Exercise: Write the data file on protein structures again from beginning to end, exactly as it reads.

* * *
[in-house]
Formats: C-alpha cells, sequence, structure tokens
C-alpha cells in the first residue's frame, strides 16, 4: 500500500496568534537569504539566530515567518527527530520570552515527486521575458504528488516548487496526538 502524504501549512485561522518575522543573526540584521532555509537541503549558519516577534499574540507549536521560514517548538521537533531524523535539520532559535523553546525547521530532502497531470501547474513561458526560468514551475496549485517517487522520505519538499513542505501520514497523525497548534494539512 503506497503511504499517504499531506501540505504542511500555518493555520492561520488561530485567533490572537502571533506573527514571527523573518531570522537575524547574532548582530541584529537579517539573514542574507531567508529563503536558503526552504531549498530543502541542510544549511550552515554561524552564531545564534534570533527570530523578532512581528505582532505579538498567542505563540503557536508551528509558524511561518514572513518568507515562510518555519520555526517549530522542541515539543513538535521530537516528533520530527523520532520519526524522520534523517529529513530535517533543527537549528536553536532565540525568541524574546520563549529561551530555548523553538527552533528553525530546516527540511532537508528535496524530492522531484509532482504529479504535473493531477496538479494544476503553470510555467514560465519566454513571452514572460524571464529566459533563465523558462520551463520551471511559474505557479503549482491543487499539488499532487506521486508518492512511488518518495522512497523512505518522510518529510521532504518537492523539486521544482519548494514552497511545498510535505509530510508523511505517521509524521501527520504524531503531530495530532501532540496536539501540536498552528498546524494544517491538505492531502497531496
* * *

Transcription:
[in-house]
Formats: C-alpha cells, sequence, structure tokens
C-alpha cells in the first residue's frame, strides 16, 4: 500500500496568534537569504539566530515567518527527530520570552515527486521575458504528488516548487496526538 502524504501549512485561522518575522543573526540584521532555509537541503549558519516577534499574540507549536521560514517548538521537533531524523535539520532559535523553546525547521530532502497531470501547474513561458526560468514551475496549485517517487522520505519538499513542505501520514497523525497548534494539512 503506497503511504499517504499531506501540505504542511500555518493555520492561520488561530485567533490572537502571533506573527514571527523573518531570522537575524547574532548582530541584529537579517539573514542574507531567508529563503536558503526552504531549498530543502541542510544549511550552515554561524552564531545564534534570533527570530523578532512581528505582532505579538498567542505563540503557536508551528509558524511561518514572513518568507515562510518555519520555526517549530522542541515539543513538535521530537516528533520530527523520532520519526524522520534523517529529513530535517533543527537549528536553536532565540525568541524574546520563549529561551530555548523553538527552533528553525530546516527540511532537508528535496524530492522531484509532482504529479504535473493531477496538479494544476503553470510555467514560465519566454513571452514572460524571464529566459533563465523558462520551463520551471511559474505557479503549482491543487499539488499532487506521486508518492512511488518518495522512497523512505518522510518529510521532504518537492523539486521544482519548494514552497511545498510535505509530510508523511505517521509524521501527520504524531503531530495530532501532540496536539501540536498552528498546524494544517491538505492531502497531496